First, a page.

Pre-fix: A guide for people with Hep C or HIV who inject drugs

If you’re only going to read two things

1. Hep C and HIV: Why do they matter if you use injection drugs?

Hep C (hepatitis C) and HIV are viruses that can make you very sick. Both Hep C and HIV are passed from one person to another through the blood, which can happen when people share needles and other injection equipment to use drugs. (HIV can also pass from one person to another during sex and from parent to child during pregnancy, birth and nursing. This is rare for Hep C.) In Canada, people who inject drugs are more at risk for these infections than people who don’t inject drugs.

Hep C is a virus that attacks your liver. Your liver is an important part of your body that does many jobs, including filtering out things that are bad for you, changing the food you eat into energy for your body and fighting infections. You can’t live without it.

Sometimes your body can get rid of Hep C on its own, but most often you need treatment to get rid of it. There is no vaccine for Hep C but there is a cure for it.

HIV (human immunodeficiency virus) attacks your body’s defence against infections, making it easier for you to get sick. Your body’s defence system is called the immune system. Without treatment, HIV can make it harder for your body to fight off illnesses and disease. Over time if you have HIV you can get sick with life-threatening infections. This is called AIDS (acquired immune deficiency syndrome).

There is no cure for HIV, but with the right treatment, care and support, most people with HIV can stay healthy and live a long time.

Some street drugs can also damage the liver and weaken the immune system, so if you’re living with Hep C or HIV and using drugs, it is especially important to take care of your health. The good news is there are lots of things you can do.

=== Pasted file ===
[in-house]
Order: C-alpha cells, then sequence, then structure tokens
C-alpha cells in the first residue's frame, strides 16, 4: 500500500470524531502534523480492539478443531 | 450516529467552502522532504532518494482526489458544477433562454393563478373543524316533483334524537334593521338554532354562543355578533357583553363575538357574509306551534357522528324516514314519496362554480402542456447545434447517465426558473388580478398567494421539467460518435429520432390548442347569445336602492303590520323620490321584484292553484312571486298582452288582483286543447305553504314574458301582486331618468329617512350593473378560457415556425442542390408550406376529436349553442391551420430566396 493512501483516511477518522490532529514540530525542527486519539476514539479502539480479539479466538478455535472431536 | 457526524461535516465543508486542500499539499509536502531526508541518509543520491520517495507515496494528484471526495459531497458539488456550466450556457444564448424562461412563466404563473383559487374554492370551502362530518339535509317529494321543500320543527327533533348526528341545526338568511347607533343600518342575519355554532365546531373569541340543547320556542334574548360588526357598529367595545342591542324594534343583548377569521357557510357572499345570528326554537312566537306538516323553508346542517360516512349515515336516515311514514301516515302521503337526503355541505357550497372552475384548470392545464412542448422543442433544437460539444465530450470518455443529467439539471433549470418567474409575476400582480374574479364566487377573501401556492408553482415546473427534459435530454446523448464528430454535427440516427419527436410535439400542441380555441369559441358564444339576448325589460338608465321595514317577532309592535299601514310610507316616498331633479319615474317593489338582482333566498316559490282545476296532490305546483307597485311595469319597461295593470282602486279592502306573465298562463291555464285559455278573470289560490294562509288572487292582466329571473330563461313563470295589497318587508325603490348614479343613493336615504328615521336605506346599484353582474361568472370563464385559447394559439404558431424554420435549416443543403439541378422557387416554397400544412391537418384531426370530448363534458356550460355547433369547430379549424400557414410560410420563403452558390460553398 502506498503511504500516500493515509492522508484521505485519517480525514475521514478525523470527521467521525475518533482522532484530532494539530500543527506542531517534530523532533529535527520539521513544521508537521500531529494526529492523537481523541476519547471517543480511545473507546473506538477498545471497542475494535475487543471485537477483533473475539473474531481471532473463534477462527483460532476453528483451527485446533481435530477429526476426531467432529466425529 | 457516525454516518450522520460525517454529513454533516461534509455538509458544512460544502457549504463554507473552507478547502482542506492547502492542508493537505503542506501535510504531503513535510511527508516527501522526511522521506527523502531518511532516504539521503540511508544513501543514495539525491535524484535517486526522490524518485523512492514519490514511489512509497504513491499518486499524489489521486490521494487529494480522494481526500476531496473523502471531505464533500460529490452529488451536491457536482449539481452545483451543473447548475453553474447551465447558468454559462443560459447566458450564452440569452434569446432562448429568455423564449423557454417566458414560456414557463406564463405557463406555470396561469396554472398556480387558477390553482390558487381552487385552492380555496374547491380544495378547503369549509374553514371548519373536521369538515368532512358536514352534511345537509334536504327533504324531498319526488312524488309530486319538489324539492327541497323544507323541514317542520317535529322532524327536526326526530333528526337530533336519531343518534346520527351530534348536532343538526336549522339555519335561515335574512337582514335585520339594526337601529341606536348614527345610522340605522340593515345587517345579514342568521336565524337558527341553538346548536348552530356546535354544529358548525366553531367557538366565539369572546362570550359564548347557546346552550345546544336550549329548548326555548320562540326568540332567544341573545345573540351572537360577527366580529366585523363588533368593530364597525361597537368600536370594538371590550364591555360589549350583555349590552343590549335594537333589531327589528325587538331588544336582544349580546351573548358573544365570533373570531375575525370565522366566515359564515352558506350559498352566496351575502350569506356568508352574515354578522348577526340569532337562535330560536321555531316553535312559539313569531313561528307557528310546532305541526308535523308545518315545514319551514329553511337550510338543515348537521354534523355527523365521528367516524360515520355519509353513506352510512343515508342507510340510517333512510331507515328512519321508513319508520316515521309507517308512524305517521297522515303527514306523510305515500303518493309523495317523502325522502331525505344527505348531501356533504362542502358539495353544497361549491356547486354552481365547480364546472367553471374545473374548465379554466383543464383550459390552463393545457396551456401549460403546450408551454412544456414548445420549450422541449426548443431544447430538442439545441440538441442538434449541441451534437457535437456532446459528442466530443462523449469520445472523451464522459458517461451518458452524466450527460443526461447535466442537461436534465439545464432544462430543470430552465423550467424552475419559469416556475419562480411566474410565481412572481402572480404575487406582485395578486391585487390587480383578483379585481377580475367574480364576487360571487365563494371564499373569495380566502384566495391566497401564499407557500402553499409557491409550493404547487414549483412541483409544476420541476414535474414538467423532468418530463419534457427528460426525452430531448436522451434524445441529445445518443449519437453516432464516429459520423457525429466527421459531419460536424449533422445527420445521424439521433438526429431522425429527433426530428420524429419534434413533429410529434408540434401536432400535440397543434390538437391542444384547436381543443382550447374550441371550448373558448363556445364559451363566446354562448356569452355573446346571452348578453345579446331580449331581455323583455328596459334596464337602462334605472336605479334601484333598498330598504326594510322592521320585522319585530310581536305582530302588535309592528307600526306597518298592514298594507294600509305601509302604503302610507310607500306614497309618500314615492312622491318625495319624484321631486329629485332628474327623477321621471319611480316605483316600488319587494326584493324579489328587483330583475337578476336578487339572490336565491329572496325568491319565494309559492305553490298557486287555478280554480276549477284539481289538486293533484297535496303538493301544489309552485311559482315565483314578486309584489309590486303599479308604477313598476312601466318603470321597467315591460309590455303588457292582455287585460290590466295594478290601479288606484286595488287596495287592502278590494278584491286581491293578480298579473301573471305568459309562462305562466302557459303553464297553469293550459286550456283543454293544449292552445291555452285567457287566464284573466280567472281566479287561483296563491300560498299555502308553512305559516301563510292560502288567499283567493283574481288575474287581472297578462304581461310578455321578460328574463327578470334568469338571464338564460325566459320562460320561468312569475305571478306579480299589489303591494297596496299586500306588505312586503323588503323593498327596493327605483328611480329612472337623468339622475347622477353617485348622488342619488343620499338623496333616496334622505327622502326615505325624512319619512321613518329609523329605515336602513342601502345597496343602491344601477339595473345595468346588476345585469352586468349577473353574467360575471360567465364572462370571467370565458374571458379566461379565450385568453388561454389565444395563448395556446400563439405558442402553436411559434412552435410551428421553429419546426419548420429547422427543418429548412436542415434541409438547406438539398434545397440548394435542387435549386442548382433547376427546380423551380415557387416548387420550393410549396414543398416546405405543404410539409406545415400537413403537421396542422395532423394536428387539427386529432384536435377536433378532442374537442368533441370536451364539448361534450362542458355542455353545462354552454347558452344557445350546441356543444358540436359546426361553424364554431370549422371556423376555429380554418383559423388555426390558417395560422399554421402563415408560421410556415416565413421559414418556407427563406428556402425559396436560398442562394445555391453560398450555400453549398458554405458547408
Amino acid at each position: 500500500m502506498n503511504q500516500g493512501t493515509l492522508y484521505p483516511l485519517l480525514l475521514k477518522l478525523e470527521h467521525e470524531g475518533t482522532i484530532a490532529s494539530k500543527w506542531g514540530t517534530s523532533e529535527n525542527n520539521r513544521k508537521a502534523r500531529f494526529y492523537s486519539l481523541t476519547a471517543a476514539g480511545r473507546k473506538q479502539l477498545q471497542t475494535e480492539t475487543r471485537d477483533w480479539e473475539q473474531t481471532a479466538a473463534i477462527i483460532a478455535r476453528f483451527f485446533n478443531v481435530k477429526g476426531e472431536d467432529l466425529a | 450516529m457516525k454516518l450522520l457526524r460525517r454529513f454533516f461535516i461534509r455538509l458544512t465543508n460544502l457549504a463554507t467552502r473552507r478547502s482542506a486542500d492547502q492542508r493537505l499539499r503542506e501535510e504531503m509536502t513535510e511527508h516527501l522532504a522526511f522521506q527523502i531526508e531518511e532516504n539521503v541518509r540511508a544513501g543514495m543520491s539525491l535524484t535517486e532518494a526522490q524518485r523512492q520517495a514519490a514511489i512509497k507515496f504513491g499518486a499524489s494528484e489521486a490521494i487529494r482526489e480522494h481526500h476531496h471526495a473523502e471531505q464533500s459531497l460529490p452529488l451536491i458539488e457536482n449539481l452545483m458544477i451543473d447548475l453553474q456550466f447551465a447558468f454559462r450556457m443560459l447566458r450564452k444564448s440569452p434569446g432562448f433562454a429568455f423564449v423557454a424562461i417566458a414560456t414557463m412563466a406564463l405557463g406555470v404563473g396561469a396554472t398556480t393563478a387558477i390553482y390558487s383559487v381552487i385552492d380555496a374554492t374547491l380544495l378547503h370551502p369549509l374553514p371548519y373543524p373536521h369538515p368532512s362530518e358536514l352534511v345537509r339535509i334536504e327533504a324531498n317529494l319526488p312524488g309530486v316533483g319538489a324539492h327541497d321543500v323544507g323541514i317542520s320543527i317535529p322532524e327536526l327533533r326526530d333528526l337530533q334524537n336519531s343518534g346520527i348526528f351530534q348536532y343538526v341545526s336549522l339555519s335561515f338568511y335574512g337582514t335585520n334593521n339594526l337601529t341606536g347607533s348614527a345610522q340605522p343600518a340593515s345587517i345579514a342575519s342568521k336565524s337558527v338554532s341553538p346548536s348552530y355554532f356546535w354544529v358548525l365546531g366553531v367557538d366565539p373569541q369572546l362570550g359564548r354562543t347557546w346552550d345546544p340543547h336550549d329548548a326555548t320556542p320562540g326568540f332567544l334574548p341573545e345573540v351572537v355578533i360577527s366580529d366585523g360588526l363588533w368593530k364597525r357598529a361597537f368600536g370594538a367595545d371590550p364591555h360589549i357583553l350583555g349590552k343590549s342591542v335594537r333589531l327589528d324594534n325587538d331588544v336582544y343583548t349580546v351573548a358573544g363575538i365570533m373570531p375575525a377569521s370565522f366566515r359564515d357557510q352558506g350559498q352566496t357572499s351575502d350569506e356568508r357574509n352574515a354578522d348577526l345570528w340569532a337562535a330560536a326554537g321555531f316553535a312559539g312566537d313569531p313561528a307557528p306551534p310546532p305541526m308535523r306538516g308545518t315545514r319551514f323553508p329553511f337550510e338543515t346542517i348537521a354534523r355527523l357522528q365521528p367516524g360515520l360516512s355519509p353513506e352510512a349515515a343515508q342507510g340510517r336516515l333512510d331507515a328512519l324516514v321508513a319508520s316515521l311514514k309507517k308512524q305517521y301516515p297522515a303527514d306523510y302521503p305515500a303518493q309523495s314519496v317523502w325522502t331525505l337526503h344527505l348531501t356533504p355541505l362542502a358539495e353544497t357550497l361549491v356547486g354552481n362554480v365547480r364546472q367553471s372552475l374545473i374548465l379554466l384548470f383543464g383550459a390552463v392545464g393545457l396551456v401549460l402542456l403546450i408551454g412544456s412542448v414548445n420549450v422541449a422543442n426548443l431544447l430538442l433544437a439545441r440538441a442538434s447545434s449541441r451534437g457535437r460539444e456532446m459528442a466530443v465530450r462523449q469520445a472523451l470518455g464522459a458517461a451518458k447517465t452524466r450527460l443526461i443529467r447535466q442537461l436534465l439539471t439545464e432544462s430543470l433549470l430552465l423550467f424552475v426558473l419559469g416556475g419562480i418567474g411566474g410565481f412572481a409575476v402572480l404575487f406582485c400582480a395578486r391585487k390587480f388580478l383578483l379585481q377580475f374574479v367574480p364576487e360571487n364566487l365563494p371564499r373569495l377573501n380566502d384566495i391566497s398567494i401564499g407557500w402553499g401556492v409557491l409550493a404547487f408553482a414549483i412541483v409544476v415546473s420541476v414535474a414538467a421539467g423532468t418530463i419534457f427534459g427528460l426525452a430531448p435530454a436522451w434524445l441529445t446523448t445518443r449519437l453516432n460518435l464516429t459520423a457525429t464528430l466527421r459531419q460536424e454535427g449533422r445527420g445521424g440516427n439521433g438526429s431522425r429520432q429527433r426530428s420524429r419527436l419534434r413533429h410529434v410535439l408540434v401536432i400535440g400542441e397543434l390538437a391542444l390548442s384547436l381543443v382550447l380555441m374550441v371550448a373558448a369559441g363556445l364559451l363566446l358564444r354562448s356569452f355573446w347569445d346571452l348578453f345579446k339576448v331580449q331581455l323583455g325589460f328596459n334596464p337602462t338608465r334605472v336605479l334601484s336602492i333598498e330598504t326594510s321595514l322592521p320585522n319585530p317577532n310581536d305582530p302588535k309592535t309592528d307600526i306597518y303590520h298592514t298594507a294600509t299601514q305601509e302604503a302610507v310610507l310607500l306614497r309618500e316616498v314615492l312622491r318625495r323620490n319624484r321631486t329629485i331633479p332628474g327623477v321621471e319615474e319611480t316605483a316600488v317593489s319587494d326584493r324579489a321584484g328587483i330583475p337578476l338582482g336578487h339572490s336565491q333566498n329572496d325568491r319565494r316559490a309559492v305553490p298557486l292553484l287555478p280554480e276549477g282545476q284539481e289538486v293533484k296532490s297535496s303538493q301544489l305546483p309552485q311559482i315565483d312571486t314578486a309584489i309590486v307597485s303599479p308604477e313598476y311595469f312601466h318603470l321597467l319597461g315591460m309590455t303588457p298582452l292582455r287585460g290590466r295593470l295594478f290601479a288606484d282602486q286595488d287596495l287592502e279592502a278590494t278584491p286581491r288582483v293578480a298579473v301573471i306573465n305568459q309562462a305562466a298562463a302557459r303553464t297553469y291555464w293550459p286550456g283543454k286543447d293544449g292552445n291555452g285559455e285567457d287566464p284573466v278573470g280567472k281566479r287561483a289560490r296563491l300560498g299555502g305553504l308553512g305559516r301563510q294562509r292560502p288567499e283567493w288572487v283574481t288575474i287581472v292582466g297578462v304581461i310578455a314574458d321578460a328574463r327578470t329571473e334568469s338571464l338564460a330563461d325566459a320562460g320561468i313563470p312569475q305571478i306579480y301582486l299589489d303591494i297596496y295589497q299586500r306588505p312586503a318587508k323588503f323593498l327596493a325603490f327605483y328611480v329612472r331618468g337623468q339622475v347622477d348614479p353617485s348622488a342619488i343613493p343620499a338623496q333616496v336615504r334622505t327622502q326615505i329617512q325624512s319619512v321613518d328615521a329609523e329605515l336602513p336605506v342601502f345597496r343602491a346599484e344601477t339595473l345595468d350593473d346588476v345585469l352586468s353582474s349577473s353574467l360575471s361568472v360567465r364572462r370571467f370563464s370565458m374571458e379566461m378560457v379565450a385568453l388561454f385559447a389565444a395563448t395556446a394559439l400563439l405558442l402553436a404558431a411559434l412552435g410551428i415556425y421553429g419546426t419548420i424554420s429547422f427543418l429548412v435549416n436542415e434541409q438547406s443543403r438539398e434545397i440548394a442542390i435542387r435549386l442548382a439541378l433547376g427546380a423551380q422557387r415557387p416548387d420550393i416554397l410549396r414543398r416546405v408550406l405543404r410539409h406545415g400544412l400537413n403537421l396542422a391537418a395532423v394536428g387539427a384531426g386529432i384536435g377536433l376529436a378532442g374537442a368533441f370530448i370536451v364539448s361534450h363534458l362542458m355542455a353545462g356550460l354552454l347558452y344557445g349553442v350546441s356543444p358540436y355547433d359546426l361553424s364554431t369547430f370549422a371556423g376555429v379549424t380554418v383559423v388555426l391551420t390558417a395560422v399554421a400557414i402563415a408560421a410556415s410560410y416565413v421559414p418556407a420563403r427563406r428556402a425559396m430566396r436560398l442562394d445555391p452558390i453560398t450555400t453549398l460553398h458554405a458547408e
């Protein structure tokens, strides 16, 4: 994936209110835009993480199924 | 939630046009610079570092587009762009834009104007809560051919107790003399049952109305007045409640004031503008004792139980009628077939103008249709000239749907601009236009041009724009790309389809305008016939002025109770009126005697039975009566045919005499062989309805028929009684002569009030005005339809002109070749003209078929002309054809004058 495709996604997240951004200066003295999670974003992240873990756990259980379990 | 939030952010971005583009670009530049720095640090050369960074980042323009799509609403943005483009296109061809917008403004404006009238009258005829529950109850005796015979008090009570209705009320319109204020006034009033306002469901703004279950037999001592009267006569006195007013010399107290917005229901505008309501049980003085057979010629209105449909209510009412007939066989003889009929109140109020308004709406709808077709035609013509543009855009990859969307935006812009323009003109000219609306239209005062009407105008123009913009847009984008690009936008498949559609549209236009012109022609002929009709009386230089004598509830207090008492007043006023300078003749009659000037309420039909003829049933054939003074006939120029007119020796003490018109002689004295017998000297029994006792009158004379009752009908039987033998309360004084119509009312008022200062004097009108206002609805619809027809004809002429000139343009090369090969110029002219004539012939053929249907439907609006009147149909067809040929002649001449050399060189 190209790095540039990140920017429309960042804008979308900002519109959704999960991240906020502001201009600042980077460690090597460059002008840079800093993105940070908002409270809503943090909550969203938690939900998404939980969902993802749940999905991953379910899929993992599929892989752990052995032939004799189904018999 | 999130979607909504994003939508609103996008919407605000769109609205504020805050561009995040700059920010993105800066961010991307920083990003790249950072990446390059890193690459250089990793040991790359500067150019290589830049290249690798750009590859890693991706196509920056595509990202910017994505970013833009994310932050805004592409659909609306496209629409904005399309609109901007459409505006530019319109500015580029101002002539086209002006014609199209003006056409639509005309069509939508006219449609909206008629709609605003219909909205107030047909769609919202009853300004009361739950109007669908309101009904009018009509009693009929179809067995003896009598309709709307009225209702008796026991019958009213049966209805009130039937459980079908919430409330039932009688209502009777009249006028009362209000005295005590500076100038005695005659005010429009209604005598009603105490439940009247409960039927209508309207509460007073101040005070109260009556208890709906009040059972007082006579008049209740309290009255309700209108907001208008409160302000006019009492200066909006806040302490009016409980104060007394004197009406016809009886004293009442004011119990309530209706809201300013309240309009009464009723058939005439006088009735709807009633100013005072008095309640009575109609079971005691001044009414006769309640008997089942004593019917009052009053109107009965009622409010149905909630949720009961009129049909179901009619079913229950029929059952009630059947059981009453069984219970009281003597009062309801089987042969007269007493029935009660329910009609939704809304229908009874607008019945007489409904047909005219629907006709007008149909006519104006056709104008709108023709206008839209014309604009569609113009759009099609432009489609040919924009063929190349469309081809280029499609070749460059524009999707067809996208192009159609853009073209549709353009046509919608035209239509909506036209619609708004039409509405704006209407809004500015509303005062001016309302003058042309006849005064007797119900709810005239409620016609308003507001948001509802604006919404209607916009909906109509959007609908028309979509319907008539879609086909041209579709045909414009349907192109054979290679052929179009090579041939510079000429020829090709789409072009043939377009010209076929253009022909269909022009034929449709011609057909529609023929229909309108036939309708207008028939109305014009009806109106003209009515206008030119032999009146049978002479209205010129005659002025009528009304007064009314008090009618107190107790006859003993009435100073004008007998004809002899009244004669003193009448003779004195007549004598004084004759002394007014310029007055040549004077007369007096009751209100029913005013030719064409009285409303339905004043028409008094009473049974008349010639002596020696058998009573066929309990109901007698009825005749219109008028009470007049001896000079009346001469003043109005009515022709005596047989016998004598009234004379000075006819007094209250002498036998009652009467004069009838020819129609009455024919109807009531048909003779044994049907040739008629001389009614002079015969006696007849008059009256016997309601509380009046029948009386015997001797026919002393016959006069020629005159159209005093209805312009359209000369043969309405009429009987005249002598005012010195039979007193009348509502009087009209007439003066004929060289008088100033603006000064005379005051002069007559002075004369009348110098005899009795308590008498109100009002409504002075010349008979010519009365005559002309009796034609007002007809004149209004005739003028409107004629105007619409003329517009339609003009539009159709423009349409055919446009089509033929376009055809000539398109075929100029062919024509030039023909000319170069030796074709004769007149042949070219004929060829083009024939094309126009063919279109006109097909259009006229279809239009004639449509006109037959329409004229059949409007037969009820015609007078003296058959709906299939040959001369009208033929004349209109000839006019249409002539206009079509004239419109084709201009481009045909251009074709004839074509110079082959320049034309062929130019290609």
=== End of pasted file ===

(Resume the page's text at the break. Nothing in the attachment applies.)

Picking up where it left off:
The only way to know for sure if you have Hep C or HIV is to get tested. It’s a good idea to get tested for both Hep C and HIV regularly. If the result shows you don’t have Hep C or HIV, it is still possible to get them in the future. If you have had Hep C before and cleared it, it is still possible you could get it again. There is a vaccine for hepatitis A and B but not for Hep C.

“When I read the paper I was given about the symptoms, I realized then that I had had some of the symptoms but I didn’t know at the time I had them because I didn’t know I had Hep C.” Rob

2. A quick look at living with Hep C or HIV

There are many things you can do to take care of your health if you have Hep C or HIV and use injection drugs. Here is a short list to get you started:

  • Get tested

Testing is the only way to know for sure if you have Hep C or HIV. You may not feel sick right now, but if you find out you have Hep C or HIV you can get connected with healthcare, learn about treatments, and find out how to protect yourself and others. The earlier you know, the better it is for your health.

  • Live as healthy as you can

Try to eat healthy, get some rest and exercise. Surround yourself with people who care about you. Living healthy can be hard if you don’t have much money, a safe place to live, or access to clean drinking water. Do the best you can. Every bit helps.

  • Get connected to healthcare

Doctors, nurses, peer workers, harm reduction workers and others can work with you to take care of your health. Sometimes people who use drugs get discriminated against when they try to get healthcare. There are things you can do to get the care you deserve.

  • Learn about treatments

Both Hep C and HIV can be treated. Hep C can be cured and there are treatments for HIV that can keep you healthy for a long time. For people living with HIV, we know that the sooner you start treatment, the better it is for your health, even if you’re not feeling sick. It is possible to start treatment even if you are using drugs. To make treatment work, you need to be prepared to stay on it.

  • Protect yourself and others

Knowing how Hep C and HIV pass from person to person means you can reduce the chance of getting yourself or someone else infected. You might change the way you use drugs to make it safer for you and to lower the chance of passing on Hep C or HIV. You can do things to make sex safer too. You can take steps to have a safe pregnancy and a healthy baby. Finally, there are a few other infections you should know about.

Sometimes people who use injection drugs are told that they are not as good as other people and don’t deserve to get the care they need. This is not true. All people deserve to be treated with respect and to get healthcare, including you.

These pages are full of information to help you make decisions about your health. Sometimes we suggest resources for more information. A print copy of Pre-fix and all of the suggested resources can be ordered for free from CATIE by calling 1-800-263-1638 or from the CATIE online Ordering Centre.